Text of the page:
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Education Dept.: Issues Remain with Troubled Accreditor ACICS

  • ACICS had its recognition revoked under Obama administration
  • Ed’s DeVos considering whether to OK accreditor permanently

Education Department staff recommended top officials deny federal recognition to a troubled college accrediting agency after they found more than 50 areas where the agency was not in compliance with federal law, according to a draft report.

The Accrediting Council for Independent Colleges and Schools’s 2017 application to be recognized by the department failed to show it can effectively monitor if colleges it examines comply with the agency’s standards or respond to complaints in a timely manner, among other things, according to the draft report released late June 8.

The report also referenced a December 2017 letter from the department saying ACICS has limited support from educators within its membership and the higher education community. The letter from Herman Bounds Jr., the department’s accreditation group director, also questioned the validity of the job placement rates of ACICS-affiliated schools and whether its credentials were widely accepted by other institutions.

“The department recommends that ACICS withdraw its application and reapply when it can demonstrate full compliance,” Bounds said in the letter.

ACICS President Michelle Edwards said there were numerous inaccuracies in the draft report and the agency had submitted additional material to show they complied with federal standards.

“We stand by the information we have presented to the Department and we look forward to completing the review process in an efficient and constructive manner,” Edwards said in a statement.

Education: Report Incomplete

Accrediting organizations hold the key in deciding which colleges and universities get access to the approximately $120 billion in federal student aid doled out annually.

ACICS allowed more than a billion dollars in federal student aid dollars to go to troubled colleges that significantly misled students about the value of their degrees, including Corinthian College schools and ITT Technical Institutes. For that and other reasons, the Obama administration to stripped ACICS of its official recognition in 2016.

But in March 2018, a federal judge ruled the Obama administration violated the Administrative Procedures Act by failing to take into account 36,000 pages of documents when deciding if ACICS’s recognition should be renewed. Although the draft report shows the department was aware ACICS had dozens of potential compliance issues, Education Secretary Betsy DeVos temporarily re-instated ACICS’s recognition by the department.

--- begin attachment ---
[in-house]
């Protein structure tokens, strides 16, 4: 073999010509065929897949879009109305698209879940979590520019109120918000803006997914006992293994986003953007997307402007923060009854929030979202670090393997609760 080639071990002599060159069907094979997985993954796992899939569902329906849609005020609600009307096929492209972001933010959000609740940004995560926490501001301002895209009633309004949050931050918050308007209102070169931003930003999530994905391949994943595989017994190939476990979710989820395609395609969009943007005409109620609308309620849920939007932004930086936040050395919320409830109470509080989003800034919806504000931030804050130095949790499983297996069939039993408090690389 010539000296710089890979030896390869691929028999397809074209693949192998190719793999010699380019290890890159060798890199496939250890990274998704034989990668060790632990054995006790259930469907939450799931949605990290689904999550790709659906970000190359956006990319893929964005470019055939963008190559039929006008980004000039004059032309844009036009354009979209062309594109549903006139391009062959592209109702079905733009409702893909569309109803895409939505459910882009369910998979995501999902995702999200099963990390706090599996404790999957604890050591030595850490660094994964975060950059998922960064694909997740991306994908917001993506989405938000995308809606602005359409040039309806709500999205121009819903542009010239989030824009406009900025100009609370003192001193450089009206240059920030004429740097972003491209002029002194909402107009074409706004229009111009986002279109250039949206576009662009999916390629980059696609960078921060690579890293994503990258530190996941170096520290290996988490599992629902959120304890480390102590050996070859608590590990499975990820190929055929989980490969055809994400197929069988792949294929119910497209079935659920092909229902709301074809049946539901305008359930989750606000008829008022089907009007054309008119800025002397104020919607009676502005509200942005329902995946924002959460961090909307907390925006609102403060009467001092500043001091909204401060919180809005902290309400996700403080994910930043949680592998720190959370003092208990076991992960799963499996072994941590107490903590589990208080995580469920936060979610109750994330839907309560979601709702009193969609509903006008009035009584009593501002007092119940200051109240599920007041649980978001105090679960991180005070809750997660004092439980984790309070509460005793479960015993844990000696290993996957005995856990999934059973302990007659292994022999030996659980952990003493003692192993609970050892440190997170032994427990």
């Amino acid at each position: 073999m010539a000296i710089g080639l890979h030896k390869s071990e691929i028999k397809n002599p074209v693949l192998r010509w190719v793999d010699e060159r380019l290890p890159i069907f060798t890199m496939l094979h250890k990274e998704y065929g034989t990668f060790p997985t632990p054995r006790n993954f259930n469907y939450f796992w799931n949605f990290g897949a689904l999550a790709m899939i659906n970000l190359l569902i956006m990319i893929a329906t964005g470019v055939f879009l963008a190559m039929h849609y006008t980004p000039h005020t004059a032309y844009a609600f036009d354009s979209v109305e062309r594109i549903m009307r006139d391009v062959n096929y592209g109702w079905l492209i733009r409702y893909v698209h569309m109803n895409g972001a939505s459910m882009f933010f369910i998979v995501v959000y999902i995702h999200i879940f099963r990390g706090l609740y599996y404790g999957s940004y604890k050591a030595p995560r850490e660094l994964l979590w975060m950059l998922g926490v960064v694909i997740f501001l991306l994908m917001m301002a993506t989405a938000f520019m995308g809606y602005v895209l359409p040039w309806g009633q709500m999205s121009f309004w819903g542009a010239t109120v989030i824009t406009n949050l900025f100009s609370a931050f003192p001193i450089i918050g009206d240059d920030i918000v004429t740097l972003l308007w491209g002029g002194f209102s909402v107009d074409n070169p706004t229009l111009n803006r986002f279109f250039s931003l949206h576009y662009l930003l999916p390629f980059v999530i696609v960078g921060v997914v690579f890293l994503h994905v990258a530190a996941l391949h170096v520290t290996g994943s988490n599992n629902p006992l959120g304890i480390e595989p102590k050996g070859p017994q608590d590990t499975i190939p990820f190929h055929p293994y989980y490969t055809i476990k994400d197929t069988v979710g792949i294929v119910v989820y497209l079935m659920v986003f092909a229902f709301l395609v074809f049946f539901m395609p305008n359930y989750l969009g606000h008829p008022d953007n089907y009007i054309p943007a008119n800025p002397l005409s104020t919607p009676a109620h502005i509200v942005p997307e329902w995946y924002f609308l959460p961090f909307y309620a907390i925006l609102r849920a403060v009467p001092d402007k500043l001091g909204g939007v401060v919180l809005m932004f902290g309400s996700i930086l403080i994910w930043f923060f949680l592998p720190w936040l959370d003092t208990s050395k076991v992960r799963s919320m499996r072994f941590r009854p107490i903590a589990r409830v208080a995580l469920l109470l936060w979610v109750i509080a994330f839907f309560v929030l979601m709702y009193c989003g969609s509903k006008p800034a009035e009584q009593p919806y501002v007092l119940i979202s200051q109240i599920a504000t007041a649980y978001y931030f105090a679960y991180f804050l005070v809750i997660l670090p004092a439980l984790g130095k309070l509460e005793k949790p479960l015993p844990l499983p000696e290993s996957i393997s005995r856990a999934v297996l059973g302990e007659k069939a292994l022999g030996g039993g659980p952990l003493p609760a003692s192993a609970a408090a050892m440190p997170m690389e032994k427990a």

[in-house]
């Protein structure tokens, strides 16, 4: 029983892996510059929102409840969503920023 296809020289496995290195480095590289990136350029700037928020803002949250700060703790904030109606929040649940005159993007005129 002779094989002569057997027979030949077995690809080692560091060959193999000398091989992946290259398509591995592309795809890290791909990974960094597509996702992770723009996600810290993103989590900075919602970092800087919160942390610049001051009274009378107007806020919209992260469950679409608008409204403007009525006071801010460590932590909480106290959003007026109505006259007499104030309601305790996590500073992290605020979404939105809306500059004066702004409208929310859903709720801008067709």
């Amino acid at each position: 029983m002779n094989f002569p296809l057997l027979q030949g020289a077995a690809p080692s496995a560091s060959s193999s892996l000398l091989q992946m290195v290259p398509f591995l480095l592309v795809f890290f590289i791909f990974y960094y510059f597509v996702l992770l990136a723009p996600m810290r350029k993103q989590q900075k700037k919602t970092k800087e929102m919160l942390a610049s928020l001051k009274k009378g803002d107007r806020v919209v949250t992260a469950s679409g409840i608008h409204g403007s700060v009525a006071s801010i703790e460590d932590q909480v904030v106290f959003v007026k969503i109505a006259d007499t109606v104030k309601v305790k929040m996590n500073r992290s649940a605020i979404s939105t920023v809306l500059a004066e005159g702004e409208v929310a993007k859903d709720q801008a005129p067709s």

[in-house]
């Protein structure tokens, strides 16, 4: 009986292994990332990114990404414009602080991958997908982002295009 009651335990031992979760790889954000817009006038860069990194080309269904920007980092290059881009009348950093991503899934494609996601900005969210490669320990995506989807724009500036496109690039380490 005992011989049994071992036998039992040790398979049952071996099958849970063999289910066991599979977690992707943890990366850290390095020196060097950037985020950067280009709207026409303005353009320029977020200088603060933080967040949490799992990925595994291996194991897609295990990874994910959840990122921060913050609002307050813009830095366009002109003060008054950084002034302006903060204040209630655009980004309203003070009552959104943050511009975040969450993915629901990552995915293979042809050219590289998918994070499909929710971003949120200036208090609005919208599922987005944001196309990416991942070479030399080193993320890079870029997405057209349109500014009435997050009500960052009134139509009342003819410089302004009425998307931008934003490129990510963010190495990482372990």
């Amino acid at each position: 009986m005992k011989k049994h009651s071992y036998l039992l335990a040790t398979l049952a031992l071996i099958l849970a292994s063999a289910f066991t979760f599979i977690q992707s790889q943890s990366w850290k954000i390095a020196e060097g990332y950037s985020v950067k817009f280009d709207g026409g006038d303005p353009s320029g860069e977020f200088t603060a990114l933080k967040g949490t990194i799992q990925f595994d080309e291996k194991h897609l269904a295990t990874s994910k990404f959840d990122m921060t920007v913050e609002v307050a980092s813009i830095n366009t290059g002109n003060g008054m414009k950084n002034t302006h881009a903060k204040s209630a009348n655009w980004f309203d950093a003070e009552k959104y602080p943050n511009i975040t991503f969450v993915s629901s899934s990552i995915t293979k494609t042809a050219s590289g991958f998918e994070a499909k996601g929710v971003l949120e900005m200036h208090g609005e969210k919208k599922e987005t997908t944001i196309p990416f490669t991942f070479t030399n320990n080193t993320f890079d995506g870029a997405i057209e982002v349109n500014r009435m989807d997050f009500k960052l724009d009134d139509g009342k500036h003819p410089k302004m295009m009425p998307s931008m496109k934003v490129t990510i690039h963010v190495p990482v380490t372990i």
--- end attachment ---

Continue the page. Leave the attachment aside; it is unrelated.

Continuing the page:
The department said reinstating ACICS was necessary given that the decision was made as part of a flawed review process. “This Department can’t operate on or enforce a decision that was found invalid by the court,” said spokeswoman Liz Hill in a statement.

The department also said the June 8 report was incomplete and may include errors or omissions because ACICS did not get the chance to offer feedback before a final report.

As of May, ACICS was overseeing 169 institutions with more than 172,000 undergraduates, according to a report from the National Advisory Committee on Institutional Quality and Integrity, a group created by the Higher Education Act (PL 110-315) to review accrediting agencies.

Worse, Not Better

The report was written before the March ruling, when ACICS was applying for recognition as an accreditor, rather than a renewal of that status. That means senior department officials won’t use the report when deciding whether to renew ACICS’s status.

Bloomberg Government received the report from an open-record request, but the department released the report only after The Century Foundation, a progressive think tank, requested the report through an open-records law and a later lawsuit.

Robert Shireman, senior fellow at The Century Foundation, said the report showed that ACICS had gotten worse since its recognition was removed.

“DeVos may be content with ignoring the overwhelming outside consensus on ACICS’s performance, but she cannot deny the expert opinions of her own staff,” Shireman said. “It’s time she put an end to this opaque process and denied recognition to ACICS.”

To contact the reporter on this story: Emily Wilkins in Washington at ewilkins@bgov.com

To contact the editors responsible for this story: Paul Hendrie at phendrie@bgov.com; Jonathan Nicholson at jnicholson@bgov.com

The post Education Dept.: Issues Remain with Troubled Accreditor ACICS appeared first on Bloomberg Government.

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